When what visitors don’t say is as important as what they do say.
What can we learn from the gaps, silences and spaces in visitor experiences
It was about four years ago that we started noticing. Gaps, silence, spaces in visitor experiences and it’s started to become a bit of an obsession. Because it seems that listening to what isn’t said is sometimes more important that listening to what is said.
We noticed it first in one of our very earliest pieces of work in which we gave visitors a recording device to carry with them during their visit. The recruitment and fieldwork had gone exceptionally well. Visitors were happy to take part and we quickly accumulated hours and hours of recordings. We started listening eagerly but quickly felt overwhelmed by the scale of our task and began spooling through the long passages of silence to get to where visitors chatted and pondered their experience.
And there’s the thing. We instinctively focussed on what visitors said, the questions they asked, how they spoke and what they did. Days into the process we realised that we had been unwittingly ignoring the real insight. For much of their visit, people moved quickly and quietly through the site. Where we, and the organisation, imagined visitors moving slowly, looking carefully, discussing the objects, there was… well, a gap. These objects, the displays weren’t, in the words of Peter Samis, ‘sticky’
In fact a whole series of galleries were acting as a route to the ‘interesting stuff’ that did halt them in their tracks and did provoke lots of verbal reaction.
One group of participants could even be heard pacing through gallery after gallery until they finally announced “So this is where the interesting stuff is!”
This insight allowed us to shift our focus — was there anything that might sloooow them down or open them up to these less obviously appealing displays for example. Or could we use the energy from the ‘interesting’ stuff to open them up to new experiences.
The silences and gaps are still with us and we continue to try to ensure our attention is not too caught up in what is being said or done. But it brings with it some challenges such as how do we talk about what isn’t there and when is a silence or gap significant or not?
Why does this matter for digital project?
As digital people we often spot digital gaps not audience gaps. For example, we have lots of information that we haven’t been able to give to people without cluttering the exhibition space and a mobile guide lets us fix that issue. But the truth is most visitors don’t want access to lots of information during their visit. They just want the right information written in a way they can understand and is easily accessible to them.
We need to refocus our gap detecting powers on to our audiences. Because what we have begun to realise is that the gaps and silences often occur because our audiences aren’t always very good at either articulating their needs or even knowing things could be better.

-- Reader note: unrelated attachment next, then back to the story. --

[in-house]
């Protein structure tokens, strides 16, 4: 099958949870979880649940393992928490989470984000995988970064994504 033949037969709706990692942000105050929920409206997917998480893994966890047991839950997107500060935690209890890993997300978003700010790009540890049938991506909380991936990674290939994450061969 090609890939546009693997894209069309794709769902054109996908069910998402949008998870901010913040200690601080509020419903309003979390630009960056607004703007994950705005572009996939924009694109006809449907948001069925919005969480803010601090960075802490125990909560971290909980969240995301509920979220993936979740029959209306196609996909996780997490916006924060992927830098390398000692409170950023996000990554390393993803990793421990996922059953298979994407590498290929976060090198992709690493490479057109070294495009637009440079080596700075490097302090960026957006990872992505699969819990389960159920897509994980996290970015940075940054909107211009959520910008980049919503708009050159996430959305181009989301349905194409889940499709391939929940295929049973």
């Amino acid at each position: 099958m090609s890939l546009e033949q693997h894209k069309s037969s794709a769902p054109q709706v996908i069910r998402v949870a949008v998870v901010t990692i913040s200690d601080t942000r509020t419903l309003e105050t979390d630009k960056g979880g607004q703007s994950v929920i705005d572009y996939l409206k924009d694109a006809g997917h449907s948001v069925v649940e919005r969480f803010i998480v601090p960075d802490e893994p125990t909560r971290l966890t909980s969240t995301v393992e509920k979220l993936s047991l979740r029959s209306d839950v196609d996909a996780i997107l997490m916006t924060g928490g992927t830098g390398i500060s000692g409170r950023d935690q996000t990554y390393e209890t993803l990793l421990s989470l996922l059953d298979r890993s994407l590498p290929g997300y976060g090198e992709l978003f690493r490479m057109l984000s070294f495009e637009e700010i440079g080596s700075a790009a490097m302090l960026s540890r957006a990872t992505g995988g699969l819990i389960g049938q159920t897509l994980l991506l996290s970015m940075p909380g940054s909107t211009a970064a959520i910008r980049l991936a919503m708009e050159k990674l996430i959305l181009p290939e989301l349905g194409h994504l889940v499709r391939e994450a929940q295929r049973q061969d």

A nice example of this follows on from Lindsey’s recent post on planning. As part of that work on planning we’ve been listening to front of house staff talk about the type of questions visitors ask them, how they tackle them and where they place themselves. In the entrance hall, some people ask “Where’s the [insert name of famous object]?”, “Where’s the cloak room?” or “Where do I start?”. But observation and further questioning suggested that some audience segments simply weren’t interacting with staff at that point. They tend to shoot off into the museum and wander. In silence.
The staff’s operating assumption was that these visitors ‘didn’t have any questions’. This turned out to be true — sort of — but not quite in the way that was expected.
We came to realise that a lack of purpose, low levels of knowledge about a venue or lack experience of museums can mean some visitors — often those who need help most — simply can’t formulate a specific question, have no destination in mind or assume everything will become clear if they just keep going. In other words visitors who need most support aren’t accessing it and may have no idea their visit could be better with just a bit of help.
Digital could help this group identify what is interesting to them but relying on them to seek it out is unlikely to work. They need active intervention. Active interventions might be in your face marketing that talks to the need OR a person located in the right place, supported by a digital tools. We’re not the first to think of this by any means — many museums combine tablets and staff, however thinking about how you train these staff and the types of questions they need to ask can only be identified by understanding what they aren’t asking.
As we start to dig into more and more of these gaps and silences, we can see there are lots of opportunities. We just don’t know what they are yet.